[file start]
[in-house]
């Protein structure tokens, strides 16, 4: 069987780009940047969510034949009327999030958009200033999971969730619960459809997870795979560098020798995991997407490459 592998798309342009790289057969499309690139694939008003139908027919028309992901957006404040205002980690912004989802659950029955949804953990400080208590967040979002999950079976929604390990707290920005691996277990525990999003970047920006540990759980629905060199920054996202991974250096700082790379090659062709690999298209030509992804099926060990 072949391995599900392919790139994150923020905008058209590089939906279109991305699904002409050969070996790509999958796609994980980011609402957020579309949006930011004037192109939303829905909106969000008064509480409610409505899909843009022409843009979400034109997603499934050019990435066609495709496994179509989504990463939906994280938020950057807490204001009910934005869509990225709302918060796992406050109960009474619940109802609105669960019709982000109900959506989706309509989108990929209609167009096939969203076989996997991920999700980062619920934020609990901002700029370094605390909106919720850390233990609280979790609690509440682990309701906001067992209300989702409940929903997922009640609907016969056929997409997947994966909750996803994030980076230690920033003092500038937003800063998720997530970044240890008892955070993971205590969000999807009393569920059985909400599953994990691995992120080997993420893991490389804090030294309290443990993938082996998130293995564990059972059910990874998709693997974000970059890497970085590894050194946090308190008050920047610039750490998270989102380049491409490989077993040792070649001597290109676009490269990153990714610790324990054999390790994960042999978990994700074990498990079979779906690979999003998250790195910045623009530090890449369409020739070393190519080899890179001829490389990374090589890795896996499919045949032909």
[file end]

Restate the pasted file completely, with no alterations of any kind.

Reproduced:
[in-house]
């Protein structure tokens, strides 16, 4: 069987780009940047969510034949009327999030958009200033999971969730619960459809997870795979560098020798995991997407490459 592998798309342009790289057969499309690139694939008003139908027919028309992901957006404040205002980690912004989802659950029955949804953990400080208590967040979002999950079976929604390990707290920005691996277990525990999003970047920006540990759980629905060199920054996202991974250096700082790379090659062709690999298209030509992804099926060990 072949391995599900392919790139994150923020905008058209590089939906279109991305699904002409050969070996790509999958796609994980980011609402957020579309949006930011004037192109939303829905909106969000008064509480409610409505899909843009022409843009979400034109997603499934050019990435066609495709496994179509989504990463939906994280938020950057807490204001009910934005869509990225709302918060796992406050109960009474619940109802609105669960019709982000109900959506989706309509989108990929209609167009096939969203076989996997991920999700980062619920934020609990901002700029370094605390909106919720850390233990609280979790609690509440682990309701906001067992209300989702409940929903997922009640609907016969056929997409997947994966909750996803994030980076230690920033003092500038937003800063998720997530970044240890008892955070993971205590969000999807009393569920059985909400599953994990691995992120080997993420893991490389804090030294309290443990993938082996998130293995564990059972059910990874998709693997974000970059890497970085590894050194946090308190008050920047610039750490998270989102380049491409490989077993040792070649001597290109676009490269990153990714610790324990054999390790994960042999978990994700074990498990079979779906690979999003998250790195910045623009530090890449369409020739070393190519080899890179001829490389990374090589890795896996499919045949032909």